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rebloged by Sidney Kutchuk
Tax rates would remain the same for most households and mortgage cancellation relief is extended in a budget package passed by the U.S. Senate early this morning to avert the so-called fiscal cliff. The House today could take up the bill, which NAR has been monitoring closely because the fiscal cliff’s automatic tax increases and federal spending cuts involve programs important to real estate and impact household wealth. Based on what the House does, the provisions in the Senate bill could change in the final bill.
The “American Taxpayer Relief Act of 2012’’ passed on a bipartisan 89-9 vote in the middle of the night and extends current tax rates for all households earning less than $450,000, and $400,000 for individual filers. For households earning above these limits, tax rates would revert to where they were in 2003, when taxes were reduced across the board. That means taxpayers in the highest bracket would pay taxes on ordinary income at a rate of 39.6 percent, up from 35 percent.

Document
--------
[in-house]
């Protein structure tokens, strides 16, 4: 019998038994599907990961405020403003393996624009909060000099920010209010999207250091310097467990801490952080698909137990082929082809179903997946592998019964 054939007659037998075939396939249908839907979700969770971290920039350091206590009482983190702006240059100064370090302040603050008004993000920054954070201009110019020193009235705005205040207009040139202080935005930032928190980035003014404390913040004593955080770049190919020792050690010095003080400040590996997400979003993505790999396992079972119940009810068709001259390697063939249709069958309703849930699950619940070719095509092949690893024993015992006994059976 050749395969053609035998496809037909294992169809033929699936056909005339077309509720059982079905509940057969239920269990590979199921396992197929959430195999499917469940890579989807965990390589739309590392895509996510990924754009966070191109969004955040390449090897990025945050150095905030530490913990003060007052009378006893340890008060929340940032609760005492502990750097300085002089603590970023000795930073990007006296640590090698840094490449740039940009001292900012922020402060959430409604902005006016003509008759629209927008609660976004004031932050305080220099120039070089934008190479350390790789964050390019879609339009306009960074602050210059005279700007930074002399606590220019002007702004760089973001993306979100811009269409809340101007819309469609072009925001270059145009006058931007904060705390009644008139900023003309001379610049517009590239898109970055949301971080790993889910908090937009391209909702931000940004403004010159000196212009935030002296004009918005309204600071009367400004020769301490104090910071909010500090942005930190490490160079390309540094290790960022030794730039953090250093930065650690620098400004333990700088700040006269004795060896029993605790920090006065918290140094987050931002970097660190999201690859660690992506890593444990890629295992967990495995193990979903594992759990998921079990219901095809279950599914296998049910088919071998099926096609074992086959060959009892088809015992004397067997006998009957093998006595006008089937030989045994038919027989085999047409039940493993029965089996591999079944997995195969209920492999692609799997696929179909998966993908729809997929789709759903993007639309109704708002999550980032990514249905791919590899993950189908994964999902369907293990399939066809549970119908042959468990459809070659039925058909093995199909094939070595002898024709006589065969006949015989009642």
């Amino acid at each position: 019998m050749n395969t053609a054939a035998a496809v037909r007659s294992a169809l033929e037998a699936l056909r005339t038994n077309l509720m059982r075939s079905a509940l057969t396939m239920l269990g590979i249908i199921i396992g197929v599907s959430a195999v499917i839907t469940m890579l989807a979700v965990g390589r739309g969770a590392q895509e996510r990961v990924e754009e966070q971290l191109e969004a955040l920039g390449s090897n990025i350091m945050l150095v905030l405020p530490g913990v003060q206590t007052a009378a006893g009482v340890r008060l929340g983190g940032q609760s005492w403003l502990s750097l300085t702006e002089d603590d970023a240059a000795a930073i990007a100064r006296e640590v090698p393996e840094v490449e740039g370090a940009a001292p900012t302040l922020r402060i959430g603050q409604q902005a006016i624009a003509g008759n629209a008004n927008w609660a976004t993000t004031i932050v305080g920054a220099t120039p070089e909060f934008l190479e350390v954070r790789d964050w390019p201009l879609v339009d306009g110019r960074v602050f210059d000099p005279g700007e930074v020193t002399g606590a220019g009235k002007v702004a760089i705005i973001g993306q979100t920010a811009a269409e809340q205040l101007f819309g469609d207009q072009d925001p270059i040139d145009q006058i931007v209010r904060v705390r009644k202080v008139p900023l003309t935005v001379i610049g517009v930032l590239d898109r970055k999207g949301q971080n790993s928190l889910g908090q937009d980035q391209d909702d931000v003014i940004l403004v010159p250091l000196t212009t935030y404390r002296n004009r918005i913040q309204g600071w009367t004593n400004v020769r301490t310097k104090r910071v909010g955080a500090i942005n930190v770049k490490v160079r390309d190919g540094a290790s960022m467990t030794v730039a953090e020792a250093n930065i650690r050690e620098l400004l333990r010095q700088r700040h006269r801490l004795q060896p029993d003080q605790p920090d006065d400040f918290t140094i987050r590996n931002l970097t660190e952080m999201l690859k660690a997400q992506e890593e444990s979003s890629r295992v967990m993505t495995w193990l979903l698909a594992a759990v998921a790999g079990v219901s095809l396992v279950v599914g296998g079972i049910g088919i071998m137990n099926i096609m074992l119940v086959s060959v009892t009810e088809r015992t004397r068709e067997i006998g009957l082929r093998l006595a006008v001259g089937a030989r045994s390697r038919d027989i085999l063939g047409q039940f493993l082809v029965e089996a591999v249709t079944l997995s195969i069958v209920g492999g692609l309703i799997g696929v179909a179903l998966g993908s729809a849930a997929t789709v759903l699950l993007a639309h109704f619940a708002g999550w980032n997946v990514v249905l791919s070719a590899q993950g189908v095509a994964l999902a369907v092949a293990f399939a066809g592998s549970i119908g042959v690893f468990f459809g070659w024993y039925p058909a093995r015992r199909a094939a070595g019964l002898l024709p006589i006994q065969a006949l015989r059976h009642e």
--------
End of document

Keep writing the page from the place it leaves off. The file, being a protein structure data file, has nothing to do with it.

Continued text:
The tax rate on capital gains would also remain the same, at 15 percent, for most households, but for those earning above the $400,000-$450,000 threshold, the rate would rise to 20 percent.
Importantly from NAR’s perspective, the exclusion from taxes for gains on the sale of a principal residence of up to $500,000 ($250,000 for individuals) remains in effect, so only home sellers whose income is $450,000 or above and the gain on the sale of their house is above $500,000 would pay taxes on the excess capital gains at the higher rate (with corresponding numbers for individual filers). For the vast majority of home sellers, there is no change.
The bill also reinstates provisions that phase out personal exemptions and deductions for incomes over $250,000 for singles and $300,000 for couples.
A number of what lawmakers call extenders are in the bill. Extenders keep in place expiring tax provisions. Of most interest to real estate, the bill would extend mortgage cancellation relief for home owners or sellers who have a portion of their mortgage debt forgiven by their lender, typically in a short sale or foreclosure sale for sellers and in a modification for owners. Without the extension, any debt forgiven would be taxable, which, for underwater households, represents a financial burden.